The Precipice of Aging

The Precipice

For sixty years they had been wed,
In thirteen seconds they would be dead,
She is frail and oh so ill,
But to live without her he has no will.

Perching on the precipice high,
Holding her close with a smile they will die.

The love they have shared for all of these years,
Keeps them together shedding their tears,
He’s watched her strength drain from the illness inside,
But living without her he cannot abide.

Perching on the precipice high,
In love’s embrace they soon will both die.

He wrapped her warmly in her hand knitted shawl,
Then walked her slowly to the elevator stall,
From the fourth to the twelve the lift it did rise,
Then one flight of stairs to reach their demise.

Perching on the precipice high,
Hand in hand from a fall they will die.

Arm in arm to the edge they do walk,
Holding a gaze that held silent talk,
Just one final kiss that tasted so sweet,
To their death they did plunge on the dark silent street.

Lying all broken from precipice high,
Their love has transcended as their bodies do die.

Terry Wiens – Jan 2005

Summer is flying by faster than the speed I am able to get things done.  Life is like that, at 20 we think there is lots of time then all of a sudden fifty years has flown by and we start to realize how many of our agenda items are still waiting for our attention.  I have too many things left on my agenda that I have continually put off for time management sake.  What that “putting off” has taught me is that using time management as an excuse to avoid dealing with agenda items in the here and now leads to “crisis management” later in life.

As someone who has spend his life believing he was a social justice warrior I come down hard on myself when I see something I “put on the back-burner” having reach a crisis proportion.  Life can be crazy that way, we wait until we reach a crisis point and are forced to confront those issues we “tabled”.  We are now in the midst of that crisis and it has nothing to do with opioid’s.

The crisis I am referring to is the rising homelessness and suicide rates confronting the current generation of seniors.  I could provide an endless list of articles, news stories, reports and studies but I shouldn’t have to.  People just have to step outside their personal silo’s and open their eyes.  It’s all around us.  We shouldn’t have to be reading news headlines like those surrounding the Wettlaufer case or cases like Fran Flann (an 82 year old discharged from a Vancouver hospital to a homeless shelter) for us to recognize the crisis.  This has been going on for years.  We shouldn’t need private studies like the recent BC Seniors Poverty Report Card to understand the aging crisis.

The first seeds of awareness for me were planted after watching Amos, a 1985 Kirk Douglas movie regarding life in a nursing home.  I was only 35 years old so I put my thoughts on the back-burner as something to be tackled later on.  After all at 35 you feel like you have all of the time in the world to tackle issue so we justify putting it off as our own personal prioritization process.  It made sense at the time but in hindsight was a soft approach to avoid the guilt of ignoring it.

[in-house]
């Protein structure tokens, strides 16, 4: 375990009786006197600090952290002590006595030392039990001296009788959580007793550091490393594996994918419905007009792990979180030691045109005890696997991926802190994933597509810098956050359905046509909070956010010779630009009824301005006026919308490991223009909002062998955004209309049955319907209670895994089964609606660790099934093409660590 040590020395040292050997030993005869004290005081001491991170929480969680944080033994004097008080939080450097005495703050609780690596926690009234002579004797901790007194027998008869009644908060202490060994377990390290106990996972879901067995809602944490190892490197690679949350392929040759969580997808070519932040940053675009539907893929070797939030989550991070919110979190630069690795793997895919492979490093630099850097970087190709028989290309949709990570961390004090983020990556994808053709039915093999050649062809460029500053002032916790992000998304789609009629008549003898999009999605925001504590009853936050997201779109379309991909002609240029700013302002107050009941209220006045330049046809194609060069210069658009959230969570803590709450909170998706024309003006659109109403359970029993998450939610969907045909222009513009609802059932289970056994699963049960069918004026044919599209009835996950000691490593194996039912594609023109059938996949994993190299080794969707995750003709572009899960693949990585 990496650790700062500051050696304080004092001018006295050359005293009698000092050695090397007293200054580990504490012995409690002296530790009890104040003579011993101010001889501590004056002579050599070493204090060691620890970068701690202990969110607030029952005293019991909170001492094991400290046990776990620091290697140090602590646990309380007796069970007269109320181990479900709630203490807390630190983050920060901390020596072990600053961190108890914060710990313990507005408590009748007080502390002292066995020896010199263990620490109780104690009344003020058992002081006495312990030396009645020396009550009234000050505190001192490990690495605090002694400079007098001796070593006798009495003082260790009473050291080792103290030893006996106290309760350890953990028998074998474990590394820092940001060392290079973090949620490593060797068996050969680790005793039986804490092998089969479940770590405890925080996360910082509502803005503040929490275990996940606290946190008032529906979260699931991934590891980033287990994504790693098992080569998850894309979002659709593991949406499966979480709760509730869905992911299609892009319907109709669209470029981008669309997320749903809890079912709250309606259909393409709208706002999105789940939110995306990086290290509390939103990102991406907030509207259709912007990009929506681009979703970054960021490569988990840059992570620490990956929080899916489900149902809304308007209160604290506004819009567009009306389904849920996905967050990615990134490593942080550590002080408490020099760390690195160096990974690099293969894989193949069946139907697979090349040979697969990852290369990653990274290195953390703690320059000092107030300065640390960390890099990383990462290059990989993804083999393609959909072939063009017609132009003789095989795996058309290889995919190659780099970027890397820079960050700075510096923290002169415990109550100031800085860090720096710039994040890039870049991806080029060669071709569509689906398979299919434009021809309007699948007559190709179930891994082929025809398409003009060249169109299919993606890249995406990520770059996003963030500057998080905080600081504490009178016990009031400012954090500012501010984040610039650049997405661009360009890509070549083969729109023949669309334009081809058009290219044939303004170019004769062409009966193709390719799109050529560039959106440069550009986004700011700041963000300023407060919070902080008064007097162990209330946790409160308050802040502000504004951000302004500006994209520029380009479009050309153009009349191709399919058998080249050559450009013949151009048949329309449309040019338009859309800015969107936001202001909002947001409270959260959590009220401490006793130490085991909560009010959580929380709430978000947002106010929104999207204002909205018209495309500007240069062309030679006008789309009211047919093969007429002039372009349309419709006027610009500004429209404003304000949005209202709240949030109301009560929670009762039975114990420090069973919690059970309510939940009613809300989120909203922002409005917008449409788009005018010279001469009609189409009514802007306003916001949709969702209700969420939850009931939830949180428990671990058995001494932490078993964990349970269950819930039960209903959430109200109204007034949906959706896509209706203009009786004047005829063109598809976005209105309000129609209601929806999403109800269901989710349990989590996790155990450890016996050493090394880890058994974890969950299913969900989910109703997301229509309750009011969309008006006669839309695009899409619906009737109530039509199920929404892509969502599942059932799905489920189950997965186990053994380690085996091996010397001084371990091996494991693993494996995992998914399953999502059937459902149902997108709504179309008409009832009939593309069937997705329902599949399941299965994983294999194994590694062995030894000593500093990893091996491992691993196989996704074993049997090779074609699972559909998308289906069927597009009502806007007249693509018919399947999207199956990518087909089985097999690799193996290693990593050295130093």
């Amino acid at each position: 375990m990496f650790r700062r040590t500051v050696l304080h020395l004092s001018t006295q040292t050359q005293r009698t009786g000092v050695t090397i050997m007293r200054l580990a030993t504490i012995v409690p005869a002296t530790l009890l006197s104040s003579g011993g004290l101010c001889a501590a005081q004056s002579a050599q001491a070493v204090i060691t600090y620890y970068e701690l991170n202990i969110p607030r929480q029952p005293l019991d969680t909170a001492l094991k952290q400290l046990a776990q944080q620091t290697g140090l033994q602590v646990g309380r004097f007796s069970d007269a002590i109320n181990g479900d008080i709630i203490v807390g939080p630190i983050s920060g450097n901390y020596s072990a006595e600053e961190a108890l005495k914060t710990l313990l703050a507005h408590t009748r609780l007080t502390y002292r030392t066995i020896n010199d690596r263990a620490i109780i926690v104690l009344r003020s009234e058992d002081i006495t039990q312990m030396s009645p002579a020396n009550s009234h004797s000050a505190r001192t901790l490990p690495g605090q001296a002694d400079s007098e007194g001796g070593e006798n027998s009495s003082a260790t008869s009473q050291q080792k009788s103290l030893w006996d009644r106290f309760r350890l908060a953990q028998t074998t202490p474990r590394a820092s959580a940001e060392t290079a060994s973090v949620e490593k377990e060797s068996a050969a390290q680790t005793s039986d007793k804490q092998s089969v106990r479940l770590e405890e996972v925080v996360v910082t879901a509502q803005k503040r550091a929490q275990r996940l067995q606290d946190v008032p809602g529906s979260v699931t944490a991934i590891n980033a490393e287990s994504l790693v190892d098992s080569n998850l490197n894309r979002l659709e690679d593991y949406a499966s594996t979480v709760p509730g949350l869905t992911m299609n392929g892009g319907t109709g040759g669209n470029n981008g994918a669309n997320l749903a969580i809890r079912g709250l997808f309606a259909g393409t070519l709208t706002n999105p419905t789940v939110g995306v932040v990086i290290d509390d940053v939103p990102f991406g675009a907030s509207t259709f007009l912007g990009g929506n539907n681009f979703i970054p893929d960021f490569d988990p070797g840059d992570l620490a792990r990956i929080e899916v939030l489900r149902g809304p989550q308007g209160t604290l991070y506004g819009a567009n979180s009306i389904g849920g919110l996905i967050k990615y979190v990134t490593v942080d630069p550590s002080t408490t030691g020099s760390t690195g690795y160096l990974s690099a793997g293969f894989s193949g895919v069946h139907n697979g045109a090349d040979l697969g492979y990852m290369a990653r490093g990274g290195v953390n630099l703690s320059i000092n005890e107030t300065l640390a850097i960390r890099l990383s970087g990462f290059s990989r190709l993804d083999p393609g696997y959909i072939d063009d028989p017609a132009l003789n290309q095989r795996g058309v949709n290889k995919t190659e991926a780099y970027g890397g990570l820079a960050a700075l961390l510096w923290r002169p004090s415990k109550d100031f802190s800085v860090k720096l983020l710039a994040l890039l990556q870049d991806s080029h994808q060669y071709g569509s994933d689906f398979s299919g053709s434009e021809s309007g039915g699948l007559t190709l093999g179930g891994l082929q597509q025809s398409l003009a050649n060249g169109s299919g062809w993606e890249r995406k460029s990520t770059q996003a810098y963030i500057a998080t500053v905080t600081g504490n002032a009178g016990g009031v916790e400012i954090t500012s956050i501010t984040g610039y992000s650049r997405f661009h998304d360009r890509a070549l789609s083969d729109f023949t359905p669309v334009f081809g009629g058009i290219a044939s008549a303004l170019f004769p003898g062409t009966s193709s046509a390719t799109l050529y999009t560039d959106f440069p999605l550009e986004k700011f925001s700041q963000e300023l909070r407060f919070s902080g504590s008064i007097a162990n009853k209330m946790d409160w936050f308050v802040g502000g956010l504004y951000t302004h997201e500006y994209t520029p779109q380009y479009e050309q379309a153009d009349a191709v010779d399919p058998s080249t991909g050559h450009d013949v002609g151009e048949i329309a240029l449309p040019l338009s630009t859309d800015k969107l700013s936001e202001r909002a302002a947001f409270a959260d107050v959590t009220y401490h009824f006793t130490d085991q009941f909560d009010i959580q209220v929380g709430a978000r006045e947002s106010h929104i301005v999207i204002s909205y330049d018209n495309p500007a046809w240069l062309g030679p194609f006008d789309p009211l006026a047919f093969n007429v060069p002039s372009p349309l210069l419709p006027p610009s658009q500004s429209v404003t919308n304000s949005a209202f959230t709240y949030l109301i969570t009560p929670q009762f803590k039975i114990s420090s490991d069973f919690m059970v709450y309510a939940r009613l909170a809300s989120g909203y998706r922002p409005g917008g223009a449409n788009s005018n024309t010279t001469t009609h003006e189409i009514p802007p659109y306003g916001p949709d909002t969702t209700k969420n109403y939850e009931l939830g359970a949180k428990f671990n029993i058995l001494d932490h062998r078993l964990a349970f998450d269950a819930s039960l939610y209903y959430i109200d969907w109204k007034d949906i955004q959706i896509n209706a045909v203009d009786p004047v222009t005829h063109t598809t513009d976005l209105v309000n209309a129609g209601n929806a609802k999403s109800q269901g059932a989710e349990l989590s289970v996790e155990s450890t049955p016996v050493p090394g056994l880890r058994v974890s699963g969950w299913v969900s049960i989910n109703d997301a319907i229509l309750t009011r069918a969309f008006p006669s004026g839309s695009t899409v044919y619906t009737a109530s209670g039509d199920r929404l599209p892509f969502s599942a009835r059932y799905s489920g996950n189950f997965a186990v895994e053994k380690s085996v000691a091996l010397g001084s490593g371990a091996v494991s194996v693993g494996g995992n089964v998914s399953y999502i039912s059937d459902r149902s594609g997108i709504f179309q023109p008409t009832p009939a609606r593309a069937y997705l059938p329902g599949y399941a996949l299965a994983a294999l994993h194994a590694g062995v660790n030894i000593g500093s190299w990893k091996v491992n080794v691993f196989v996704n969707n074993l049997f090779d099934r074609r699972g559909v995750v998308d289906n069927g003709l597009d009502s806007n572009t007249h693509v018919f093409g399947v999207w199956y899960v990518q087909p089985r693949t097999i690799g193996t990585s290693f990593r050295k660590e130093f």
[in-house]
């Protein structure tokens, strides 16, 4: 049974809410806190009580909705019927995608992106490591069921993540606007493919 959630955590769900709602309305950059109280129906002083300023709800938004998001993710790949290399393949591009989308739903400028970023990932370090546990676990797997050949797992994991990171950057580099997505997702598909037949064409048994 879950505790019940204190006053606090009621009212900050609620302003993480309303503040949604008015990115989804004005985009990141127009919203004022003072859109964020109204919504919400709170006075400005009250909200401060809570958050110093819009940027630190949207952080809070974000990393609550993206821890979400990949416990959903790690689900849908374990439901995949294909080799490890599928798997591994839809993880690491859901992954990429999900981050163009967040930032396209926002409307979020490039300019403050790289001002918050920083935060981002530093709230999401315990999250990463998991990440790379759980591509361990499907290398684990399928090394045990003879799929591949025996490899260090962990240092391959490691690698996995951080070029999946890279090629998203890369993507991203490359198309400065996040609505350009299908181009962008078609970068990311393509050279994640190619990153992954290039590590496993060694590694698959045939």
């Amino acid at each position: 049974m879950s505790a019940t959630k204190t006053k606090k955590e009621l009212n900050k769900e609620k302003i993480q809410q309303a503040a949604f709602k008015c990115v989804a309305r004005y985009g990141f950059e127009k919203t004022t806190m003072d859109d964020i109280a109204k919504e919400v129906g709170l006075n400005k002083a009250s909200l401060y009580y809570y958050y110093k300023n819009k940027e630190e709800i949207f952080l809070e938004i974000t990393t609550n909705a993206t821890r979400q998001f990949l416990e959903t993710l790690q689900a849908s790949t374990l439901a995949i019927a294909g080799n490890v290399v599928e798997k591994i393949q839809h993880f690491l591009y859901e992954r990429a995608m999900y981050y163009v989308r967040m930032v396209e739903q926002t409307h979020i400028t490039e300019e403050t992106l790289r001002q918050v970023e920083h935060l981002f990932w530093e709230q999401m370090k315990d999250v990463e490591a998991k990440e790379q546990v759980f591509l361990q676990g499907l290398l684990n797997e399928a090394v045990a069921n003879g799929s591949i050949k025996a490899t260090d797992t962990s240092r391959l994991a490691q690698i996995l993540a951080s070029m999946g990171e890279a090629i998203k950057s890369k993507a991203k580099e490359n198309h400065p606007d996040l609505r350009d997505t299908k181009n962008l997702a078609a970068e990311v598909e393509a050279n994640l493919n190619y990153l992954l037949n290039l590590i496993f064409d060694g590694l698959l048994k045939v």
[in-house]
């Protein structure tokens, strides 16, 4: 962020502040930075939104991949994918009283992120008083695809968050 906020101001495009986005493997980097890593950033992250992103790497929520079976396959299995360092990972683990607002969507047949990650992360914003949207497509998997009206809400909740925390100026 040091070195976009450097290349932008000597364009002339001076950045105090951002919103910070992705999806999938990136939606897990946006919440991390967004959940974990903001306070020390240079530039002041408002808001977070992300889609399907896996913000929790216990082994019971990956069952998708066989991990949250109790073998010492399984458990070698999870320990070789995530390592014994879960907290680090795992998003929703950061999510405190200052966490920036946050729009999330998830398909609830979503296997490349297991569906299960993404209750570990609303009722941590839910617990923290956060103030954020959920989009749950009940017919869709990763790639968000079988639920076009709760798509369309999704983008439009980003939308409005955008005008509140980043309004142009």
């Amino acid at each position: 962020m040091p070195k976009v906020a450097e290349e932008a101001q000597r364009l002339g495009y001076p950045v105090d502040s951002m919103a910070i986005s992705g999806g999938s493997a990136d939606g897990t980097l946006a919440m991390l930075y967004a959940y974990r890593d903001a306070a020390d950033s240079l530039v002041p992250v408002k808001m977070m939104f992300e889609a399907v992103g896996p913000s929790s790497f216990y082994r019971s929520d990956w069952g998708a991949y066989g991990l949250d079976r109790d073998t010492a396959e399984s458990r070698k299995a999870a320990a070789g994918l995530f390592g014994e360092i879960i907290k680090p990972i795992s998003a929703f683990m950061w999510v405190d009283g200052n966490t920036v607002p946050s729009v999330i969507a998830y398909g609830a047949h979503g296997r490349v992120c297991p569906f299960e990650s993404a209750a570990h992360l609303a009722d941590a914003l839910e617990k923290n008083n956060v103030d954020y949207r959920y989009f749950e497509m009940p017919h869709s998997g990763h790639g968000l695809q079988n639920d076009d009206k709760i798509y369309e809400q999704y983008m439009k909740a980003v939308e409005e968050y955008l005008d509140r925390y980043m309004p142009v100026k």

Flash forward 33 years and I still have it on the back burner but the nature of the problem has now reached crisis proportions.  It is time to move past being a picador and turn up the heat to a matador level.  Very few others seem to want to.  I made a commitment to myself after writing the opening poem thirteen years ago and I am just now getting started.

I wrote the opening poem in reference to a tragedy that took place in Victoria back in the 90’s.  I didn’t know this couple but I later lived in the apartment building where it occurred.  The situation they found themselves in dictated, in their mind, that they had to take dying with dignity into their own hands.  They had run out of support systems as well as financial resources.  This was also a time when the headlines were full of content on the Sue Rodriguez case so their solution was in the headlines every day.

Regardless of your age we can no longer turn our back on this crisis.  The problem is growing, not shrinking.  The Assisted Living Federation of America reports that the average age of assisted living residents is 86.9 years (female average age, 87.3; male average age, 85.7).  Female residents (73.6%) outnumber male residents by almost 3 to 1. The majority (76.6%) of assisted living residents are widowed, and just over 12% are still married or have a significant other.  These stats represent the “silent majority” demographics of seniors, we have a tsunami of “baby-boomer” seniors now so this problem isn’t going away.

Pew Research Centre paints a very different image of that generation of seniors so we can no longer keep this crisis on the back burner.  Step back from the precipice and take a stand for our elders, that is where the wisdom is and we can’t just throw them to the curb…


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